Thursday, September 10, 2009

Median Incomes and Economic Obsolescence of Large Homes

One thing that has led me to believe that the housing market in Southern California is largely at bottom is the fact that many houses are selling at less than replacement cost. While such a discrepancy can exist for a long time in places with declining population, replacement cost is a pretty sound fundamental for determining the minimum sustainable house price in areas with growth.

The report on median incomes released yesterday, though, suggests to me a flaw with my line of reasoning. While the average new house has grown about 20 percent in size over the past ten years, median household incomes have actually fallen a bit. If house size is a proxy for house quality (and we have good statistical evidence to think that it is), then house quality has outstripped the ability of people to pay for it.

When comparing market prices to replacement cost, we really need to think about depreciated replacement cost. Depreciation comes in three flavors: physical, functional and economic. Physical depreciation happens because things wear out as they age--it is what Congress is thinking of when it allows depreciation deductions for investment property and plant and equipment.

Functional depreciation happens when a component of a capital asset does not perform its function well by current standards. Think of a furnace that uses lots of energy, and could be replaced by something more efficient. It is possible that it could work as a furnace for years, but it still would be best replaced by something more efficient.

Finally, there is economic depreciation, which happens when the demand for something (like Detroit real estate) disappears. It is possible that large houses have incurred economic depreciation because people lack sufficient income to afford them. If this is true, values can fall below original construction cost and stay there for some time.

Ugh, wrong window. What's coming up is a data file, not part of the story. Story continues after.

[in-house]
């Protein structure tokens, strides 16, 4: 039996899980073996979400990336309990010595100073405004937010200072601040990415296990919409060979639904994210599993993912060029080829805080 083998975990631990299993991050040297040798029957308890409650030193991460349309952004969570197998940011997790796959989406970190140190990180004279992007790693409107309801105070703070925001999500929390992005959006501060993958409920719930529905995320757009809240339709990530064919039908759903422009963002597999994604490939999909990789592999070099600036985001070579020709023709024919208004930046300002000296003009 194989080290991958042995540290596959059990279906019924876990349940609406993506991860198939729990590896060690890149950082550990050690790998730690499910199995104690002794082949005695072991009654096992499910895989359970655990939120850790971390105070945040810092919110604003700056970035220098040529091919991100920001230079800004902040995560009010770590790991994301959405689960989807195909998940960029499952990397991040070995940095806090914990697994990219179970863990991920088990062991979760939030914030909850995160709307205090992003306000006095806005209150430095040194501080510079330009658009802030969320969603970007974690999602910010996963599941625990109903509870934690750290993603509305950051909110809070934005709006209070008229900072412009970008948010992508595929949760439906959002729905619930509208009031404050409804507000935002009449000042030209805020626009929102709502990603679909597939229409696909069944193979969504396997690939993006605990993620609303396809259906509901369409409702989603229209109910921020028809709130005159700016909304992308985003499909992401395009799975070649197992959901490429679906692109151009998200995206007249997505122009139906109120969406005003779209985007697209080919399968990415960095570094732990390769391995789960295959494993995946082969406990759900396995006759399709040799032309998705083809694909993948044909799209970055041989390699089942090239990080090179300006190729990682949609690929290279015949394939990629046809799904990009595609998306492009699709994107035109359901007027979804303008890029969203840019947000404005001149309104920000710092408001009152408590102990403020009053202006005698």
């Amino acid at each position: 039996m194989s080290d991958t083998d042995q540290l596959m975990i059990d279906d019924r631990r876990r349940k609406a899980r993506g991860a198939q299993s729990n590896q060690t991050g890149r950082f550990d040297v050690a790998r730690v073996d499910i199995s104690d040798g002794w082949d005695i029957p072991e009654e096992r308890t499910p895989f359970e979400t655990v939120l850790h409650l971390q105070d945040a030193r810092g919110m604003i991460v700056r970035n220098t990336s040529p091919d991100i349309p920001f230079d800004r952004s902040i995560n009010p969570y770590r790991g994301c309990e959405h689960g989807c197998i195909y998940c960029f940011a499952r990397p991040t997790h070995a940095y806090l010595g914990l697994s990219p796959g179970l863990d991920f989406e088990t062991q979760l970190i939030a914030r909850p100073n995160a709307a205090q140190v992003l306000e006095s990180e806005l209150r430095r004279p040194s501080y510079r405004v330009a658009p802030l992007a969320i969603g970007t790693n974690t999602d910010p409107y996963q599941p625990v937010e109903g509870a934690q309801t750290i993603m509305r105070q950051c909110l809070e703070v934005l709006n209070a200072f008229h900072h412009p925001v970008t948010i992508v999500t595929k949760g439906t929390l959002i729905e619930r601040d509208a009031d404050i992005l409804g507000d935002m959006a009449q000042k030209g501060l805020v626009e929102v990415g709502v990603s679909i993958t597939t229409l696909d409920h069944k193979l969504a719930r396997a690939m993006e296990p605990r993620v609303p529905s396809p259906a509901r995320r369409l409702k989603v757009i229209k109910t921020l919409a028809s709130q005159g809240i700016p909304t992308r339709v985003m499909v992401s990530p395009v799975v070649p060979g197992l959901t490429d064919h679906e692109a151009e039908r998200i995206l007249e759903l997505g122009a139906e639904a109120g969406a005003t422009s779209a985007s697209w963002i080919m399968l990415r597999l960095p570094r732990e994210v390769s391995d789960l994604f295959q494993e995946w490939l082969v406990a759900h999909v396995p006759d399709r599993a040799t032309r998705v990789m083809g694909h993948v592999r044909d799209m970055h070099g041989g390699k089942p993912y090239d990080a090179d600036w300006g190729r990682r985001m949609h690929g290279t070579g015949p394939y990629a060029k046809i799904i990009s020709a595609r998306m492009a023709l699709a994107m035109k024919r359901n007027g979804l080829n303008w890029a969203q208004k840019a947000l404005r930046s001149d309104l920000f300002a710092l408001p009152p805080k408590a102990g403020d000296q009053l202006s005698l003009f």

Such considerations do not, of course, apply to reasonably well located, modest homes--I continue to believe that 1500 square foot houses in the San Fernando Valley and the central part of the San Gabriel Valley are reasonably priced now. But the market for larger houses may be troubled for some time yet to come.

One other implication: builders should construct smaller houses in the years to come. This vindicates a prediction I once made. Unfortunately, I made it in 1990.


Andrew Stegmaier said...

Your general point about how a lack of demand can cause economic depreciation in an asset, like Detroit real estate, is a good one. Prices for an asset can indeed stay below replacement cost for quite a while, and that just means that very little new construction will happen.

The fact that house size has grown by 20% more than dollar income is not good evidence for this point though. Dollars are only as valuable as what the things they buy, and the fact that people live in bigger homes with the same nominal income might easily mean that the real value of their income was more. If television size is a proxy for television quality, the fact that average television size has gone up dramatically in the last few years relative to dollar income does not mean that economic demand for televisions is unsustainable. It means either television manufacturers have gotten better (they have), or consumer preferences have changed so that people want to spend a greater portion of their income on televisions. The case of house size/quality is no different.